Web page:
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April 6

COVID-19: Just Follow the Footprints

These are unusual times to say the least. For many businesses, the tried and true strategies that you leveraged to find new customers mere weeks ago are now completely irrelevant. In the B2B world, there are few, if any, prospects in the office to call, visit or send physical sales materials to, and tradeshows have given way to virtual events. In the B2C space, brick-and-mortar retail has essentially evaporated beyond essential products like groceries, fuel and healthcare with no clear timeline for a return.

R E S U L T S

901 Against Covid-19: Memphis Business Community Survey

How do we get back to the business of growth? See what survey respondents had to say.

So, what’s a business owner to do in this Coronavirus economy? Play offense by leveraging marketing technology to follow the footprints.

These are unusual times to say the least. For many businesses, the tried and true strategies that you leveraged to find new customers mere weeks ago are now completely irrelevant. In the B2B world, there are few, if any, prospects in the office to call, visit or send physical sales materials to, and tradeshows have given way to virtual events. In the B2C space, brick-and-mortar retail has essentially evaporated beyond essential products like groceries, fuel and healthcare with no clear timeline for a return.

So, what’s a business owner to do in this Coronavirus economy? Play offense by leveraging marketing technology to follow the footprints.

It’s common knowledge that consumers leave footprints on the internet based on the search terms they use and the sites they visit. Did you know they leave footprints in the physical world as well based on where they travel with their smartphones? So, in a world where you can no longer sell to people at a tradeshow or market to them in-store, there is still a way to reach them. Enter geofencing.

Geofencing is simply a strategy for using GPS, Wi-Fi or a cell signal to define an invisible geographic boundary which allows you to deliver ads to those entering that physical boundary. You simply determine the specific coordinates of the area you want to target – as large or as small as you want – and when anyone “trips” that invisible geofence, you can serve ads to them through many of the websites they already visit.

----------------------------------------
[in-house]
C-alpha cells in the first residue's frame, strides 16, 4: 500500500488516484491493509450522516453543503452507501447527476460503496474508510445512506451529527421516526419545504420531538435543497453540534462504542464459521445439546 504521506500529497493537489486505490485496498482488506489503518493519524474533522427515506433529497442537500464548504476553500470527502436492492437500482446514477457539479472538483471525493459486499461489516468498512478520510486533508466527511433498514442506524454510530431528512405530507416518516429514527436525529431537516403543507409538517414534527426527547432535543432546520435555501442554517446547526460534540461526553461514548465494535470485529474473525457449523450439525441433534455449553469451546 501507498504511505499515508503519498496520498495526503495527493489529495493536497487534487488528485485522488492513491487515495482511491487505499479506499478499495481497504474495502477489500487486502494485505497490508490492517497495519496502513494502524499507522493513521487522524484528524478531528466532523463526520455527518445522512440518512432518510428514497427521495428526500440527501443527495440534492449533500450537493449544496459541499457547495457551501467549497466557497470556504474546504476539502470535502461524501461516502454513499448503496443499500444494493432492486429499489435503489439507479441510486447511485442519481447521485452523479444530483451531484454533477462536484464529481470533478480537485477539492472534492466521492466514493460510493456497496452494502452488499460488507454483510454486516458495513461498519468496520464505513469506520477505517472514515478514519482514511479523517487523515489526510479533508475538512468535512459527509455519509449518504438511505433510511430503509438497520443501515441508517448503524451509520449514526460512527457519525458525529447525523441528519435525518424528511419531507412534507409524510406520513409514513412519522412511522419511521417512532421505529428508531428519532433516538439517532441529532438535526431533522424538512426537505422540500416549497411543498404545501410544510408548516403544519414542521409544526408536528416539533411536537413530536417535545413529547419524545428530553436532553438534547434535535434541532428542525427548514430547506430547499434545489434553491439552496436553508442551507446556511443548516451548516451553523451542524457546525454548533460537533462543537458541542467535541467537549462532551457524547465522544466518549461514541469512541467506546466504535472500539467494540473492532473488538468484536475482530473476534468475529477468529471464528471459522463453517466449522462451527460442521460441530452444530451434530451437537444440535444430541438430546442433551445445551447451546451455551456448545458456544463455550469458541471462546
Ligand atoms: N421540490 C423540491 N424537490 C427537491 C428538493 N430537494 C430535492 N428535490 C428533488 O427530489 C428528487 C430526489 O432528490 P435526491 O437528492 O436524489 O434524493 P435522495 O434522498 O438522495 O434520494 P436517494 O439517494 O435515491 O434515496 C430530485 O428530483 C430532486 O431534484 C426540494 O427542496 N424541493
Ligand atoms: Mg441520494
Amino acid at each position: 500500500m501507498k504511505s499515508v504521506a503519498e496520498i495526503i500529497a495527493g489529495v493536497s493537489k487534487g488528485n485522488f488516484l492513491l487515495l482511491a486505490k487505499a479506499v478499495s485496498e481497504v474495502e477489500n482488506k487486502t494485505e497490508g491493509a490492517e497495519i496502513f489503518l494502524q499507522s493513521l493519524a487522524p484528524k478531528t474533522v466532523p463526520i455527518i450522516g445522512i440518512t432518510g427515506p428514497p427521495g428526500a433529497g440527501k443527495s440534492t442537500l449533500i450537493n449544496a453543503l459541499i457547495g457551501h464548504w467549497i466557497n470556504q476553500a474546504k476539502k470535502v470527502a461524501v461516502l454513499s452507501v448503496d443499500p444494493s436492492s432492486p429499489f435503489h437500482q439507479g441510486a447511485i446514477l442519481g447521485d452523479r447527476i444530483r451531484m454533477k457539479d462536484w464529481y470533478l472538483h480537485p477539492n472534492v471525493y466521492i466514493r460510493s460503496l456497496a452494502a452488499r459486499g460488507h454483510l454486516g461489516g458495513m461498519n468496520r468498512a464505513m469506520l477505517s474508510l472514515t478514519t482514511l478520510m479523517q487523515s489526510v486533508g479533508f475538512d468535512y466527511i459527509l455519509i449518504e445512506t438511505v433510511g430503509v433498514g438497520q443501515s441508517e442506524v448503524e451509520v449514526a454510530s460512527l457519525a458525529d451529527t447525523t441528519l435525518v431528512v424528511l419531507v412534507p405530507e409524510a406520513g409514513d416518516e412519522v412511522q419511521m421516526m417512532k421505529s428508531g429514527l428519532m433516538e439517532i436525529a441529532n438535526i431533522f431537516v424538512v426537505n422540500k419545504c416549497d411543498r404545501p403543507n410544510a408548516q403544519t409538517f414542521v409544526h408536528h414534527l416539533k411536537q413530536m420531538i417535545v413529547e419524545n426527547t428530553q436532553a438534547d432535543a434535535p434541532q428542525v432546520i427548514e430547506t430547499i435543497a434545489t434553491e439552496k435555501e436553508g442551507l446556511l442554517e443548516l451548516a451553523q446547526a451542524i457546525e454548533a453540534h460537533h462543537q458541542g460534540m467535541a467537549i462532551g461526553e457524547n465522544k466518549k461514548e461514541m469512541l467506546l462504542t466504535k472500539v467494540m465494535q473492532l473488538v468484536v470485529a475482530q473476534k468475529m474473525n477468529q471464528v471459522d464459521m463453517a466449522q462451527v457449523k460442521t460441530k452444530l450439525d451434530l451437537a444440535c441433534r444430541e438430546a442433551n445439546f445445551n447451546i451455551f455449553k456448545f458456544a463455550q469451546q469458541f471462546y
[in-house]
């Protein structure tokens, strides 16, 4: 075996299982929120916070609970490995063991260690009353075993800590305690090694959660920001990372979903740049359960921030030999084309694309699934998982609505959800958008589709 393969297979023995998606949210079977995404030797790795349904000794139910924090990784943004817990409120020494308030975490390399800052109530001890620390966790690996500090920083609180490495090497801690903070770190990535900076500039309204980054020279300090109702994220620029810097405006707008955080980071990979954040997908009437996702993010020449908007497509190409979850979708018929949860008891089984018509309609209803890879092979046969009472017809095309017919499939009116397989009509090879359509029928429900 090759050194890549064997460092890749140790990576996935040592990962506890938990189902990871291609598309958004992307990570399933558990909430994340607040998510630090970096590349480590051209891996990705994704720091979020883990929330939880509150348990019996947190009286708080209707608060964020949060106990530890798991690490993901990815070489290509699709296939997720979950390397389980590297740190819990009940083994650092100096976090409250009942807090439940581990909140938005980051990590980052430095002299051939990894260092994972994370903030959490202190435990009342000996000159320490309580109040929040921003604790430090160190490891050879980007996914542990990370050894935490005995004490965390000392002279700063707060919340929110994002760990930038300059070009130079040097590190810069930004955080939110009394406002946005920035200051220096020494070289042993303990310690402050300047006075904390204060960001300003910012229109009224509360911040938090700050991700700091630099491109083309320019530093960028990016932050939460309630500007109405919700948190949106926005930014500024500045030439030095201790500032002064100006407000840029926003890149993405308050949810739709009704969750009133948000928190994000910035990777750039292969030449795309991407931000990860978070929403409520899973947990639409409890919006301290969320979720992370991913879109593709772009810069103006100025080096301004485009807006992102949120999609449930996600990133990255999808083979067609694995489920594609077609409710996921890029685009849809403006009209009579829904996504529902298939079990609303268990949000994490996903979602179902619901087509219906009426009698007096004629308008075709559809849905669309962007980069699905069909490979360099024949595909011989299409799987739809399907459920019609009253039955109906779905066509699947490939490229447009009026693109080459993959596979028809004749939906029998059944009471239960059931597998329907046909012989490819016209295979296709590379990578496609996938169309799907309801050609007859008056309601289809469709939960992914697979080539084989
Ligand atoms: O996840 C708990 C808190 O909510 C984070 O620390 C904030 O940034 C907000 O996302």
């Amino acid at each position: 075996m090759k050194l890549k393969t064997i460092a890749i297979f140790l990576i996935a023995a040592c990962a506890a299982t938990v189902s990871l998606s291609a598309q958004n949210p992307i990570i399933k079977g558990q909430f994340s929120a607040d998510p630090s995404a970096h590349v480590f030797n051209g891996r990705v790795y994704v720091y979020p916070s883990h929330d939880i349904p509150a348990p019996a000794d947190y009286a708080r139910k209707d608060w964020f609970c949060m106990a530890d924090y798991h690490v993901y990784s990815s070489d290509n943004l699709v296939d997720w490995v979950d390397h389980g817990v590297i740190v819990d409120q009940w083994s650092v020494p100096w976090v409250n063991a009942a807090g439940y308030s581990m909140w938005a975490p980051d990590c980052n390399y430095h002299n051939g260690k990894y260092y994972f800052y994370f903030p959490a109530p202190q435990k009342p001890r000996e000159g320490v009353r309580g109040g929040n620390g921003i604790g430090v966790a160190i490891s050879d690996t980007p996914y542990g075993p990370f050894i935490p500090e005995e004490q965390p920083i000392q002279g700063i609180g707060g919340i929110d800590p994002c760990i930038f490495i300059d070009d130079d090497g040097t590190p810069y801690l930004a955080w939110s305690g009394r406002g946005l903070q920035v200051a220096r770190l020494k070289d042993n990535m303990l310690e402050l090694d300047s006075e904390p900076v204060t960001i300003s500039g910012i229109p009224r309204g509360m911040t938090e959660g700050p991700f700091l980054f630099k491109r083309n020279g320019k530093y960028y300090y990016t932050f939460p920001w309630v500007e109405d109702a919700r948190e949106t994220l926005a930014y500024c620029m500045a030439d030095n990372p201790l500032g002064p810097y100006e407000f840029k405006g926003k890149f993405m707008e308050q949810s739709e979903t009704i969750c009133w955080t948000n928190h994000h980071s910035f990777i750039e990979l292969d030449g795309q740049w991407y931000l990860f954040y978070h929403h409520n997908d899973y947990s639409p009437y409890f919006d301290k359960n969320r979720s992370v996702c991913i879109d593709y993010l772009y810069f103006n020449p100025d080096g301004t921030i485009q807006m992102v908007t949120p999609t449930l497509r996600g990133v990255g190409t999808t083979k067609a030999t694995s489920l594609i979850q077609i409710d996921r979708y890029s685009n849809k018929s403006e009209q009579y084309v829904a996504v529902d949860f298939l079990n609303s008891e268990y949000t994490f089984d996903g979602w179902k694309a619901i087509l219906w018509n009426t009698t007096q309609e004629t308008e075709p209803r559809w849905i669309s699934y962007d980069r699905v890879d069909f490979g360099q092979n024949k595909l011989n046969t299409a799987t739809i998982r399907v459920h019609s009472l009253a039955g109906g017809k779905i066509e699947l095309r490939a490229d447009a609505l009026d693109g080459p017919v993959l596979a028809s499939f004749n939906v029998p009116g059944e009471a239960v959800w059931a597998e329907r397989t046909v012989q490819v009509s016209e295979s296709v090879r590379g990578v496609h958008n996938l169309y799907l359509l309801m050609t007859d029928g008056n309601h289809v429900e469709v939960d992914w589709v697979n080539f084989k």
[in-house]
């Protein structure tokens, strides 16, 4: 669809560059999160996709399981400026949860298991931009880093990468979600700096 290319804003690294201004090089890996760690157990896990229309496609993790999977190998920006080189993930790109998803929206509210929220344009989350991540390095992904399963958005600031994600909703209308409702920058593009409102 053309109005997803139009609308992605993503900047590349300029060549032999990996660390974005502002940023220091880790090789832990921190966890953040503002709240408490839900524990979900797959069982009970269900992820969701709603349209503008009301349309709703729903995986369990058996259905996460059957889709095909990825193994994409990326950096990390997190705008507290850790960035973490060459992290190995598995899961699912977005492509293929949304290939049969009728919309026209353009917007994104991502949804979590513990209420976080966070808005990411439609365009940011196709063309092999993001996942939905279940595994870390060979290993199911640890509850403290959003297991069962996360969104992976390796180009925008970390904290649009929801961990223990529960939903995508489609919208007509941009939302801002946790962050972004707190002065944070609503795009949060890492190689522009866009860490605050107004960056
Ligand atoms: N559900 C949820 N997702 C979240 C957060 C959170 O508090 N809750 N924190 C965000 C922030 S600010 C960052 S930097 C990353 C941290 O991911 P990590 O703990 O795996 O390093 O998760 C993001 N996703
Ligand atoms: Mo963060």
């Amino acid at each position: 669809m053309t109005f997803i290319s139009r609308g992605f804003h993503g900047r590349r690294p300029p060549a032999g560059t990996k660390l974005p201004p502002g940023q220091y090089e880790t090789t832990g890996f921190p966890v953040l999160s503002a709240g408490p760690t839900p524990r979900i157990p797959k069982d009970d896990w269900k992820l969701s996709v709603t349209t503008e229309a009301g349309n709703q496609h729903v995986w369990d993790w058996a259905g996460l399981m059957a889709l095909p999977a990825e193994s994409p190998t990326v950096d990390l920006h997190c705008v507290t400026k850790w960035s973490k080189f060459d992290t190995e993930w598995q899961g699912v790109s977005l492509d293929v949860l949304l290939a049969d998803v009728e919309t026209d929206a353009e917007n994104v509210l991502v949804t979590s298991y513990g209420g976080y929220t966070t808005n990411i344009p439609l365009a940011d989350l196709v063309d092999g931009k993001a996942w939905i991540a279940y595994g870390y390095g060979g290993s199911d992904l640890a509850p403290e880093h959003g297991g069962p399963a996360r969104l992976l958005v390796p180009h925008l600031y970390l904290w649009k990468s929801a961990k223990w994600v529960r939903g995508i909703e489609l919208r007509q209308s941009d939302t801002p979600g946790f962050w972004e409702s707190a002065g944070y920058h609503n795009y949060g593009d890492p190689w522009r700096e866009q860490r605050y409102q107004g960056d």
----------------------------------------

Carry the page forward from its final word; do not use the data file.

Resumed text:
There are five primary types of geofencing campaigns and all are applicable for both B2B (business to business) and B2C (business to consumer) companies.

#1: Event-Targeting Campaigns

Event targeting allows you to market to people entering a particular event or venue during a specified date and time. As soon as they cross your invisible geofence, during the window of time you specified, they will begin to see your ads delivered through the websites and apps they already frequent – including websites like WeatherChannel.com, ESPN.com and the major news sites, just to name a few. If you like, you can control which sites deliver your ads. What’s more, your ads can be delivered for weeks or months after the event if you like.

Practical B2B application: Let’s say that you’re in the janitorial space and generally target trade-show attendees. Oh wait, trade shows don’t exist at the moment. Don’t despair, as you can target attendees of past tradeshows. So, if you always target a particular industry tradeshow, you can target the attendees from last year’s show with geofencing. Just set up your geofence for that prior tradeshow location, along with the date and time of that show, and geofencing platforms can pull last year’s show attendees retroactively by device IDs – a unique identifier for a smartphone – and begin to deliver display ads to them. These device IDs can also be imported into LinkedIn, allowing you to deliver ads or InMail messages to those attendees through the LinkedIn platform.

If you sell distance learning in the education space and are disappointed to learn that the big industry tradeshow will be held virtually this year, you can deliver ads to last year’s attendees right after this year’s virtual event.